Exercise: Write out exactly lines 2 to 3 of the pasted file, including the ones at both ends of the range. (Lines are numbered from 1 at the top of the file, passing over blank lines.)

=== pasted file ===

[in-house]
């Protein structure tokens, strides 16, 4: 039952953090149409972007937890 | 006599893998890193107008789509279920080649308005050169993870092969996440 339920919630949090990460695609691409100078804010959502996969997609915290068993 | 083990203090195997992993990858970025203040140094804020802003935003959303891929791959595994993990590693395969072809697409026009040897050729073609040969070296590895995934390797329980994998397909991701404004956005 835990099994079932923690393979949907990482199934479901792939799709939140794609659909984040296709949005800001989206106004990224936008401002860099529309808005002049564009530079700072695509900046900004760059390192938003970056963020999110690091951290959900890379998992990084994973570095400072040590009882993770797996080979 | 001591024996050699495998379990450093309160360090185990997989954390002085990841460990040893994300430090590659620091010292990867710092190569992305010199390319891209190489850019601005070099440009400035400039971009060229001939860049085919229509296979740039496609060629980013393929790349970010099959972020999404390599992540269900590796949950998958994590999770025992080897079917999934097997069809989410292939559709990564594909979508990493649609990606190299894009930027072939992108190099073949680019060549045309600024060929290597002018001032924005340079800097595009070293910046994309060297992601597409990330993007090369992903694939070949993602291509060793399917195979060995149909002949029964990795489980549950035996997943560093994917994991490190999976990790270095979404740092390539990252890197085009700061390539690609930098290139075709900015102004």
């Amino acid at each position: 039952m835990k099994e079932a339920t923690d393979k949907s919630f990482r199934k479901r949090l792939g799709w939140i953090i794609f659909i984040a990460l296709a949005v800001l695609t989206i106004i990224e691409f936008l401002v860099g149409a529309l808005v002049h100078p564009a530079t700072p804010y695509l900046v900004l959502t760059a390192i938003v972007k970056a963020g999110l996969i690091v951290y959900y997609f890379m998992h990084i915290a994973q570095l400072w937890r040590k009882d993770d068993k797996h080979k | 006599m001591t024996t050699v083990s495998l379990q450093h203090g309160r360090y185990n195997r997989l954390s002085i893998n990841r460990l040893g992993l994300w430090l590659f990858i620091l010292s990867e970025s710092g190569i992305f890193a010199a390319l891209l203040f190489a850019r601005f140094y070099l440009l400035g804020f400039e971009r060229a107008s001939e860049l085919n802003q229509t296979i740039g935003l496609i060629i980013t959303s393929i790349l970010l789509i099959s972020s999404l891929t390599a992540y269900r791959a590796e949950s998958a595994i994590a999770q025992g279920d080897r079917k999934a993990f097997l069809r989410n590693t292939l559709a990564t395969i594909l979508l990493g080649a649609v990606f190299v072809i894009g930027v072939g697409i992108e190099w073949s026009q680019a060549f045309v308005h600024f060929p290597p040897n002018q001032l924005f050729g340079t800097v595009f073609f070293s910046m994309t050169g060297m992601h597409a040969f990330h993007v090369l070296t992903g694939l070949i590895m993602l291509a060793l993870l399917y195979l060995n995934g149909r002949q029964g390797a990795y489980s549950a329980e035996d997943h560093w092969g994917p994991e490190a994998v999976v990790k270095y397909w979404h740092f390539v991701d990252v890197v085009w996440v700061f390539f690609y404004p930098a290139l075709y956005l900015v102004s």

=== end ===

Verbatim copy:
């Protein structure tokens, strides 16, 4: 039952953090149409972007937890 | 006599893998890193107008789509279920080649308005050169993870092969996440 339920919630949090990460695609691409100078804010959502996969997609915290068993 | 083990203090195997992993990858970025203040140094804020802003935003959303891929791959595994993990590693395969072809697409026009040897050729073609040969070296590895995934390797329980994998397909991701404004956005 835990099994079932923690393979949907990482199934479901792939799709939140794609659909984040296709949005800001989206106004990224936008401002860099529309808005002049564009530079700072695509900046900004760059390192938003970056963020999110690091951290959900890379998992990084994973570095400072040590009882993770797996080979 | 001591024996050699495998379990450093309160360090185990997989954390002085990841460990040893994300430090590659620091010292990867710092190569992305010199390319891209190489850019601005070099440009400035400039971009060229001939860049085919229509296979740039496609060629980013393929790349970010099959972020999404390599992540269900590796949950998958994590999770025992080897079917999934097997069809989410292939559709990564594909979508990493649609990606190299894009930027072939992108190099073949680019060549045309600024060929290597002018001032924005340079800097595009070293910046994309060297992601597409990330993007090369992903694939070949993602291509060793399917195979060995149909002949029964990795489980549950035996997943560093994917994991490190999976990790270095979404740092390539990252890197085009700061390539690609930098290139075709900015102004």
């Amino acid at each position: 039952m835990k099994e079932a339920t923690d393979k949907s919630f990482r199934k479901r949090l792939g799709w939140i953090i794609f659909i984040a990460l296709a949005v800001l695609t989206i106004i990224e691409f936008l401002v860099g149409a529309l808005v002049h100078p564009a530079t700072p804010y695509l900046v900004l959502t760059a390192i938003v972007k970056a963020g999110l996969i690091v951290y959900y997609f890379m998992h990084i915290a994973q570095l400072w937890r040590k009882d993770d068993k797996h080979k | 006599m001591t024996t050699v083990s495998l379990q450093h203090g309160r360090y185990n195997r997989l954390s002085i893998n990841r460990l040893g992993l994300w430090l590659f990858i620091l010292s990867e970025s710092g190569i992305f890193a010199a390319l891209l203040f190489a850019r601005f140094y070099l440009l400035g804020f400039e971009r060229a107008s001939e860049l085919n802003q229509t296979i740039g935003l496609i060629i980013t959303s393929i790349l970010l789509i099959s972020s999404l891929t390599a992540y269900r791959a590796e949950s998958a595994i994590a999770q025992g279920d080897r079917k999934a993990f097997l069809r989410n590693t292939l559709a990564t395969i594909l979508l990493g080649a649609v990606f190299v072809i894009g930027v072939g697409i992108e190099w073949s026009q680019a060549f045309v308005h600024f060929p290597p040897n002018q001032l924005f050729g340079t800097v595009f073609f070293s910046m994309t050169g060297m992601h597409a040969f990330h993007v090369l070296t992903g694939l070949i590895m993602l291509a060793l993870l399917y195979l060995n995934g149909r002949q029964g390797a990795y489980s549950a329980e035996d997943h560093w092969g994917p994991e490190a994998v999976v990790k270095y397909w979404h740092f390539v991701d990252v890197v085009w996440v700061f390539f690609y404004p930098a290139l075709y956005l900015v102004s």